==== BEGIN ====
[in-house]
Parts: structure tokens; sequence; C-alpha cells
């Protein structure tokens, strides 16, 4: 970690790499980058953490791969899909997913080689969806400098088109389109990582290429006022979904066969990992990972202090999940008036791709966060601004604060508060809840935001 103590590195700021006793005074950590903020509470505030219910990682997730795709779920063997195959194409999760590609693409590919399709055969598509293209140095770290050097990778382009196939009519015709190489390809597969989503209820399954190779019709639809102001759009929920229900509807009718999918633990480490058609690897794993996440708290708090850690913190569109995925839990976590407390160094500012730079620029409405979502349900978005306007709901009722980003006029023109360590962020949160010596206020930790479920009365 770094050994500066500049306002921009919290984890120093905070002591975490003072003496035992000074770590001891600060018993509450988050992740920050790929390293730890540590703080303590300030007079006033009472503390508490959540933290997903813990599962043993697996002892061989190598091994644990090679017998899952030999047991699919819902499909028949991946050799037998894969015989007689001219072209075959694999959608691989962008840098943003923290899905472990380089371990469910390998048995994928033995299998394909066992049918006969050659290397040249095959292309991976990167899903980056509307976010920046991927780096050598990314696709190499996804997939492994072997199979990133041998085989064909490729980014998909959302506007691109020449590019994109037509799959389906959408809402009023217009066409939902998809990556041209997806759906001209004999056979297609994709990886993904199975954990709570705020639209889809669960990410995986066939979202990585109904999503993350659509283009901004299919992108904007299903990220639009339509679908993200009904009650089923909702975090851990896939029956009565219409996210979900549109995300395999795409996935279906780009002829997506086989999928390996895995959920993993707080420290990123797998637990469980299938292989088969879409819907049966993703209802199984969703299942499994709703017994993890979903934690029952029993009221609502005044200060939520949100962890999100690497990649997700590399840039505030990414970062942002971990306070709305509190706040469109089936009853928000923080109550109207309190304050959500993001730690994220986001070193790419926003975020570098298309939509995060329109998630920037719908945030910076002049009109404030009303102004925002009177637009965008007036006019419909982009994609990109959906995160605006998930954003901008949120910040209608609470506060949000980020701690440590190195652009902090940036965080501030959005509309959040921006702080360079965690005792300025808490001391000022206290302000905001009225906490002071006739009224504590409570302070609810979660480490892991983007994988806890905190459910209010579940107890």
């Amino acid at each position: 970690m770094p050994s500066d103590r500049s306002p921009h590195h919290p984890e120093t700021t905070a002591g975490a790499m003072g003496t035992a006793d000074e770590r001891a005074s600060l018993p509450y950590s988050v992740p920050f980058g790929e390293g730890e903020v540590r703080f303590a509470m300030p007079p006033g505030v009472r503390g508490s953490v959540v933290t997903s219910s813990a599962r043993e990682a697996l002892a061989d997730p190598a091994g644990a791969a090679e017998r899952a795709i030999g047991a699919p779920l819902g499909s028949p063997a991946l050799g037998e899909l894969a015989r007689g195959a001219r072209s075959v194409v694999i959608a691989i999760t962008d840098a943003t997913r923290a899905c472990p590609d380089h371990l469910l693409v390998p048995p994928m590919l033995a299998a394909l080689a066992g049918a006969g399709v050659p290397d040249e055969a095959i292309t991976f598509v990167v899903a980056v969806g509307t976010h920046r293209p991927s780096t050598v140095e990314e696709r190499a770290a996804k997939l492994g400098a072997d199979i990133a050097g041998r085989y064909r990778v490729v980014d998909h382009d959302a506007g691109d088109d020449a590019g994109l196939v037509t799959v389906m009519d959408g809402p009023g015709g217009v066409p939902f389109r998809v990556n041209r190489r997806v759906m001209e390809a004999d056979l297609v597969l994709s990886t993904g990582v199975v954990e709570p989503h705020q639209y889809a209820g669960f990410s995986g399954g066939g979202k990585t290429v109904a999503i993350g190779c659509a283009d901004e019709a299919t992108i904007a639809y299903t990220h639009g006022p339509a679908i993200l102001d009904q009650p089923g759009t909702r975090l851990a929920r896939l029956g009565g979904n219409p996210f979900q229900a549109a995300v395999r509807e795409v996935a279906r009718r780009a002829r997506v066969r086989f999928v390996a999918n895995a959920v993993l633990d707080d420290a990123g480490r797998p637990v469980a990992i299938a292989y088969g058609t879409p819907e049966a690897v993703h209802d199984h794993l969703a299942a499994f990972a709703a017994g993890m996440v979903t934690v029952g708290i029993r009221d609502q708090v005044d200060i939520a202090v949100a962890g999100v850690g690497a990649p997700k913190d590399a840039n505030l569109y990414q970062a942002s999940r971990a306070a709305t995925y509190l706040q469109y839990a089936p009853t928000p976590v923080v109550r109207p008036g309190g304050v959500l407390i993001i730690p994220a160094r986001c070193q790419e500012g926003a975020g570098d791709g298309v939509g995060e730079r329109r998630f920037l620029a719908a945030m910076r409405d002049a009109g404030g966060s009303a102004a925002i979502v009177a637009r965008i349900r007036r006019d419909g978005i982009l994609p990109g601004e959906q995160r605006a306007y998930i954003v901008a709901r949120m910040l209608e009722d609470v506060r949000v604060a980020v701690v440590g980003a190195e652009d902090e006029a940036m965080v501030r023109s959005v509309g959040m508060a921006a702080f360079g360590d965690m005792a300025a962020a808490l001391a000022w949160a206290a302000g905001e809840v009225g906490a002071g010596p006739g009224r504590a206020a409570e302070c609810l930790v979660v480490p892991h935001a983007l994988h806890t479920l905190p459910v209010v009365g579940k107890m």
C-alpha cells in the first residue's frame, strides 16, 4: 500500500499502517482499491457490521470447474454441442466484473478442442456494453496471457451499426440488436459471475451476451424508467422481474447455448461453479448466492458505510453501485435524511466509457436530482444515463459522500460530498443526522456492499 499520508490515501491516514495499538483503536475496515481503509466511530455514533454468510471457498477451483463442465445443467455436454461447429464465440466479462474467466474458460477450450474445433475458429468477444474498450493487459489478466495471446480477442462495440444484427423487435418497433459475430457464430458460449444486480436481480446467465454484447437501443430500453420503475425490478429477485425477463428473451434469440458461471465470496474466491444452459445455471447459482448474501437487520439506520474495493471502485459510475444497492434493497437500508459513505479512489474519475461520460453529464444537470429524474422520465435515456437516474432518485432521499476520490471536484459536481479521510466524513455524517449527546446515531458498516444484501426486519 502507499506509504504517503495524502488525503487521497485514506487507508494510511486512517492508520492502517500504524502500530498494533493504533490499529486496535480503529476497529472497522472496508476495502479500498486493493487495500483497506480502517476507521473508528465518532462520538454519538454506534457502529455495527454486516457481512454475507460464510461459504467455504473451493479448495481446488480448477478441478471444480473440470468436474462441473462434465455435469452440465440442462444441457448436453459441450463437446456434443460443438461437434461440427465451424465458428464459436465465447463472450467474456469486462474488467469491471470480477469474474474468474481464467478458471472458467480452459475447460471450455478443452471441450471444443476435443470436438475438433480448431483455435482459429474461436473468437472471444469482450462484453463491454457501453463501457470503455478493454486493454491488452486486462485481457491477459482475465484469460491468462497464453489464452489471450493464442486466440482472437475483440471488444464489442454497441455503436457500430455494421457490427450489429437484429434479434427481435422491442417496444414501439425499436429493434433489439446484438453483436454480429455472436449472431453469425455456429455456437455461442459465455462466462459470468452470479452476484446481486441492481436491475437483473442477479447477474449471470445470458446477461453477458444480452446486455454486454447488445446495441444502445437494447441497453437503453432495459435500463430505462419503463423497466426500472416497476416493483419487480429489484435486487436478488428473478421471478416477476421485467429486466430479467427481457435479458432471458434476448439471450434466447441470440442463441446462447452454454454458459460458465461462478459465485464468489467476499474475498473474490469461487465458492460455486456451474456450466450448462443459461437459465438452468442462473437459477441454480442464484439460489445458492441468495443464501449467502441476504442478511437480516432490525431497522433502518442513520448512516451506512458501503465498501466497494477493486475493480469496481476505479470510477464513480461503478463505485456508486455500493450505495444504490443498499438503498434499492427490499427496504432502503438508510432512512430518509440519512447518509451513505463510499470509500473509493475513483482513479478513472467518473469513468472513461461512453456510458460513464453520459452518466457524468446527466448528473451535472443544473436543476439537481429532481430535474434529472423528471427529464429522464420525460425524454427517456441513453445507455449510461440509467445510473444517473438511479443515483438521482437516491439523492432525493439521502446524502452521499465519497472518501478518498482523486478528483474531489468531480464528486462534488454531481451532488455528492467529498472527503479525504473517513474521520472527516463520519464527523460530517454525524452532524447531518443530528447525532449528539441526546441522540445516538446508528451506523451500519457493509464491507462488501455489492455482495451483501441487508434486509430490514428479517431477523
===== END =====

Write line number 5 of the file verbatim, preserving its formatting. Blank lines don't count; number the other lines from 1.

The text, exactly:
C-alpha cells in the first residue's frame, strides 16, 4: 500500500499502517482499491457490521470447474454441442466484473478442442456494453496471457451499426440488436459471475451476451424508467422481474447455448461453479448466492458505510453501485435524511466509457436530482444515463459522500460530498443526522456492499 499520508490515501491516514495499538483503536475496515481503509466511530455514533454468510471457498477451483463442465445443467455436454461447429464465440466479462474467466474458460477450450474445433475458429468477444474498450493487459489478466495471446480477442462495440444484427423487435418497433459475430457464430458460449444486480436481480446467465454484447437501443430500453420503475425490478429477485425477463428473451434469440458461471465470496474466491444452459445455471447459482448474501437487520439506520474495493471502485459510475444497492434493497437500508459513505479512489474519475461520460453529464444537470429524474422520465435515456437516474432518485432521499476520490471536484459536481479521510466524513455524517449527546446515531458498516444484501426486519 502507499506509504504517503495524502488525503487521497485514506487507508494510511486512517492508520492502517500504524502500530498494533493504533490499529486496535480503529476497529472497522472496508476495502479500498486493493487495500483497506480502517476507521473508528465518532462520538454519538454506534457502529455495527454486516457481512454475507460464510461459504467455504473451493479448495481446488480448477478441478471444480473440470468436474462441473462434465455435469452440465440442462444441457448436453459441450463437446456434443460443438461437434461440427465451424465458428464459436465465447463472450467474456469486462474488467469491471470480477469474474474468474481464467478458471472458467480452459475447460471450455478443452471441450471444443476435443470436438475438433480448431483455435482459429474461436473468437472471444469482450462484453463491454457501453463501457470503455478493454486493454491488452486486462485481457491477459482475465484469460491468462497464453489464452489471450493464442486466440482472437475483440471488444464489442454497441455503436457500430455494421457490427450489429437484429434479434427481435422491442417496444414501439425499436429493434433489439446484438453483436454480429455472436449472431453469425455456429455456437455461442459465455462466462459470468452470479452476484446481486441492481436491475437483473442477479447477474449471470445470458446477461453477458444480452446486455454486454447488445446495441444502445437494447441497453437503453432495459435500463430505462419503463423497466426500472416497476416493483419487480429489484435486487436478488428473478421471478416477476421485467429486466430479467427481457435479458432471458434476448439471450434466447441470440442463441446462447452454454454458459460458465461462478459465485464468489467476499474475498473474490469461487465458492460455486456451474456450466450448462443459461437459465438452468442462473437459477441454480442464484439460489445458492441468495443464501449467502441476504442478511437480516432490525431497522433502518442513520448512516451506512458501503465498501466497494477493486475493480469496481476505479470510477464513480461503478463505485456508486455500493450505495444504490443498499438503498434499492427490499427496504432502503438508510432512512430518509440519512447518509451513505463510499470509500473509493475513483482513479478513472467518473469513468472513461461512453456510458460513464453520459452518466457524468446527466448528473451535472443544473436543476439537481429532481430535474434529472423528471427529464429522464420525460425524454427517456441513453445507455449510461440509467445510473444517473438511479443515483438521482437516491439523492432525493439521502446524502452521499465519497472518501478518498482523486478528483474531489468531480464528486462534488454531481451532488455528492467529498472527503479525504473517513474521520472527516463520519464527523460530517454525524452532524447531518443530528447525532449528539441526546441522540445516538446508528451506523451500519457493509464491507462488501455489492455482495451483501441487508434486509430490514428479517431477523